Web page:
I came in around this point, where suddenly it’s ALL up for grabs. I was born in 1950, so in 1960 I’m ten: my mind’s beginning to really think, make thought processes as well as just observe and absorb, and so I was really blessed in that the material world, the world of consciousness, and the world of accepted forms of writing and painting and music, all suddenly came up for grabs. They all became malleable. To many people, the rulebooks were thrown out. I don’t think it’s just coincidental—I think that it was a very important evolutionary moment, that we still haven’t fully grasped. As you said, it’s TOTALLY affected the culture on every possible level—on television all the adverts are just cut-ups!—to degrees that most people haven’t even considered yet.
I was being educated in an English public school and the basic bumper sticker for those is, We’re building the leaders of tomorrow. The ‘leaders of tomorrow’ were supposed to be the shepherds and farmers of inertia: to maintain the status quo, the Establishment. There was a book that came out that was called The Shock of the New. [pausing] Let me think about what it felt like. I’m just trying to track back. I remember, this seems weird to say this, I remember the Cuban missile crisis. I remember going to school, being told, You may not come home tonight because there might be an atomic war. And I was on a bus, with my face on the window of the bus, and I suddenly imagined the glass just melting around my face. I imagined there being an explosion, and the result of that being me, enfolded in molten glass, preserved in this shell of molten atomic glass. That image somehow simultaneously suggested the idea of preserving oneself, and that the shell that is oneself is invisible and transparent, and that in fact everything I’d been told about reality just wasn’t true. [laughing] Don’t ask me why that image made that happen for me! But that was my epiphany, and that was when I decided to seek out alternative methods of reporting upon experience.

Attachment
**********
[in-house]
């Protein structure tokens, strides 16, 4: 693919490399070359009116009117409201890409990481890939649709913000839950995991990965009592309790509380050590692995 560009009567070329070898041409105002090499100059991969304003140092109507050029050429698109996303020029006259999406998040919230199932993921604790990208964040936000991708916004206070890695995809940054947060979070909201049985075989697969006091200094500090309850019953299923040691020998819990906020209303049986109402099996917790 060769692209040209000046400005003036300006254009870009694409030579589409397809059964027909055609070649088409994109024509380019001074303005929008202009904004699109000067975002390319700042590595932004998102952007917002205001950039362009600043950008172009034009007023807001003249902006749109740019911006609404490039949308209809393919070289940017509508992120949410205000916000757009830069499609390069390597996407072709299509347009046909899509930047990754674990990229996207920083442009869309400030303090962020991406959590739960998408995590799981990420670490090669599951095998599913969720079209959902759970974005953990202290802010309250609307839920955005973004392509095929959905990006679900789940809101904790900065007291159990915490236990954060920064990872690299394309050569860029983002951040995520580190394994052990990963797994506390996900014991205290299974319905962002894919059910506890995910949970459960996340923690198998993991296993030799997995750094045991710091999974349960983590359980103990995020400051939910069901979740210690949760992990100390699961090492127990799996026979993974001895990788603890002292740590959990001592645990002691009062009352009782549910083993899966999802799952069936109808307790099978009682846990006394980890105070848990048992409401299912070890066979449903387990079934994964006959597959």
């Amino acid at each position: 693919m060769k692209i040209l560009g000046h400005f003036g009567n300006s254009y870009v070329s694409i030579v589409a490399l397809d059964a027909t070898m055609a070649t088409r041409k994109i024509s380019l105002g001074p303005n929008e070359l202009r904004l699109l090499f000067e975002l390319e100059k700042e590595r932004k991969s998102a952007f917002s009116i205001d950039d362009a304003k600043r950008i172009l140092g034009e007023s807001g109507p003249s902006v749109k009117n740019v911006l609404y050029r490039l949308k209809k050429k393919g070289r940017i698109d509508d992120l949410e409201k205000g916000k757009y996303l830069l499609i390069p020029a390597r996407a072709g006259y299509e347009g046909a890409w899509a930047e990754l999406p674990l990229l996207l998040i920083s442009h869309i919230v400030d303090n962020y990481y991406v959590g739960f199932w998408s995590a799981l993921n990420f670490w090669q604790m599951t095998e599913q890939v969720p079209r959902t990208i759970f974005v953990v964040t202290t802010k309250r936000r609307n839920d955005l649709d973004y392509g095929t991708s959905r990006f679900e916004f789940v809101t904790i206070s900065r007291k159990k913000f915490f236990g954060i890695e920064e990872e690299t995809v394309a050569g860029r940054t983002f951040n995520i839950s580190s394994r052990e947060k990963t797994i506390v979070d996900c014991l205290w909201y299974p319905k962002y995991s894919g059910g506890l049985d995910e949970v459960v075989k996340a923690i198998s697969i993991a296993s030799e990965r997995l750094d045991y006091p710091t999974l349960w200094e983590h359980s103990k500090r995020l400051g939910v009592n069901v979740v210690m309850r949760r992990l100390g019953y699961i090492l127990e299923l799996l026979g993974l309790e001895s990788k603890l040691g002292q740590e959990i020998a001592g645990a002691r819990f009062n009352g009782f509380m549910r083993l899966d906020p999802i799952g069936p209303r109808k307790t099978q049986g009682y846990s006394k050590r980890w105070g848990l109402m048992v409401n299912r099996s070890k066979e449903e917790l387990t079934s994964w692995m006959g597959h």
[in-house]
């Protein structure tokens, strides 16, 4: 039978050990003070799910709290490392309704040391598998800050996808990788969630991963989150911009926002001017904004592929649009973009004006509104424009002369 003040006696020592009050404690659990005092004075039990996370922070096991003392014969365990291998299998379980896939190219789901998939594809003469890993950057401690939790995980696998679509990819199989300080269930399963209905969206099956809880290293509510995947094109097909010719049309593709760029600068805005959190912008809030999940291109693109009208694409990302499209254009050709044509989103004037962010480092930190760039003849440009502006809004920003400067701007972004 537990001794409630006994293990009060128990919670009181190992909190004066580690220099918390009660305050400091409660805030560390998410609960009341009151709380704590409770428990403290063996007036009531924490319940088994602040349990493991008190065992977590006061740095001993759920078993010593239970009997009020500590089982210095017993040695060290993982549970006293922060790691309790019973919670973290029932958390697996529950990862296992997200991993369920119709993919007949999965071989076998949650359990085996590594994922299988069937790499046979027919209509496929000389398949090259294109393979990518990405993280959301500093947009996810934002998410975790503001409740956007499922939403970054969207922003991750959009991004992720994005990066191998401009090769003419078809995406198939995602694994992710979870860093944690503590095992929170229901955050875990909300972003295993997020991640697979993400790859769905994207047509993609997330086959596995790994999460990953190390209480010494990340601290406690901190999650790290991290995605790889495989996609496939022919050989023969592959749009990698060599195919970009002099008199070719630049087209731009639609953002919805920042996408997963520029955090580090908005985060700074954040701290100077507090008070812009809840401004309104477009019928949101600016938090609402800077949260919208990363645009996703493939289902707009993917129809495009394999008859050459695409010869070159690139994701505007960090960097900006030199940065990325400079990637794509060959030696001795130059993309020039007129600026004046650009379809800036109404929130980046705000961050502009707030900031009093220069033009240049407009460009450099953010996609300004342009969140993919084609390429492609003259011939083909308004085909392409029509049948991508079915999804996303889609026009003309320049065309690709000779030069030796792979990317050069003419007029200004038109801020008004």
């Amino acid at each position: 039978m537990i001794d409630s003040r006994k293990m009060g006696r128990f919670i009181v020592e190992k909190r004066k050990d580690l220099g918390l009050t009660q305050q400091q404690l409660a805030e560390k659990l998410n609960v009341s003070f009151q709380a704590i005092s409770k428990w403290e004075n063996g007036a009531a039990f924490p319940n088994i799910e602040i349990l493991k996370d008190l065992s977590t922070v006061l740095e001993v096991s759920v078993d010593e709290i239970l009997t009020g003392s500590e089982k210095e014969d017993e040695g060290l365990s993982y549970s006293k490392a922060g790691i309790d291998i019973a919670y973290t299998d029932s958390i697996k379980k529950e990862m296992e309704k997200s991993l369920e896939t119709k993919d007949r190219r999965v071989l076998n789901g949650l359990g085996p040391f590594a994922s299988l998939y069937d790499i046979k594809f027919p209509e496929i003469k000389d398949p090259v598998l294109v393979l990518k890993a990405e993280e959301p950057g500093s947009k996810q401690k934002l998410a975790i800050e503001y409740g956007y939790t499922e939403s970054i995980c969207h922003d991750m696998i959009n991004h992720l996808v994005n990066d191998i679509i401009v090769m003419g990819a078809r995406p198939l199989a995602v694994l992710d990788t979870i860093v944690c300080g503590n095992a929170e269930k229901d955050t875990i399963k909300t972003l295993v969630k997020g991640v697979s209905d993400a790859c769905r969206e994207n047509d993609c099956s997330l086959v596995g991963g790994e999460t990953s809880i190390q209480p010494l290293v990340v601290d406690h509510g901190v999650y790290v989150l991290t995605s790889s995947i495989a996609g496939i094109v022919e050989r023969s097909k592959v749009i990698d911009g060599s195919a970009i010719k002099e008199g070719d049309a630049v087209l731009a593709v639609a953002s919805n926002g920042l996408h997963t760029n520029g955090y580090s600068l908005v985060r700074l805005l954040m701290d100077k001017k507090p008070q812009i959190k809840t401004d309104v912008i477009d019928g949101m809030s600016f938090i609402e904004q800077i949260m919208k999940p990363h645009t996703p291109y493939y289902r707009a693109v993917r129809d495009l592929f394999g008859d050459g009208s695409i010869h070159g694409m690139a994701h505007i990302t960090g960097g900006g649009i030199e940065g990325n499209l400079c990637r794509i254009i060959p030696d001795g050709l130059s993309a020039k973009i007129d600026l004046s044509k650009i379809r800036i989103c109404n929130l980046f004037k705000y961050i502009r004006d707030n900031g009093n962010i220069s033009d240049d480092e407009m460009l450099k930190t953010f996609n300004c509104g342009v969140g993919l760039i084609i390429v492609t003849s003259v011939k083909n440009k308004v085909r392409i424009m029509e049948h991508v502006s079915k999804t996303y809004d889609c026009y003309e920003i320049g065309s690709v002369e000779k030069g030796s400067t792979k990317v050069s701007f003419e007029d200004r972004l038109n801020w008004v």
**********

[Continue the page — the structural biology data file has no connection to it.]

In a way, I think that what we’ve always looked for is methods and media and techniques to report back upon what experience is and what being alive is. And as social life and civilization and Western Culture, which is what I know, as they have developed and become more and more complex, you would think that that implies we would be seeing some kind of shimmering atomic kaleidoscope that would be really vibrant and exciting, and constantly getting more complex. But the irony is that Western civilization seems to be more and more like threads binding rather than atomic splitting.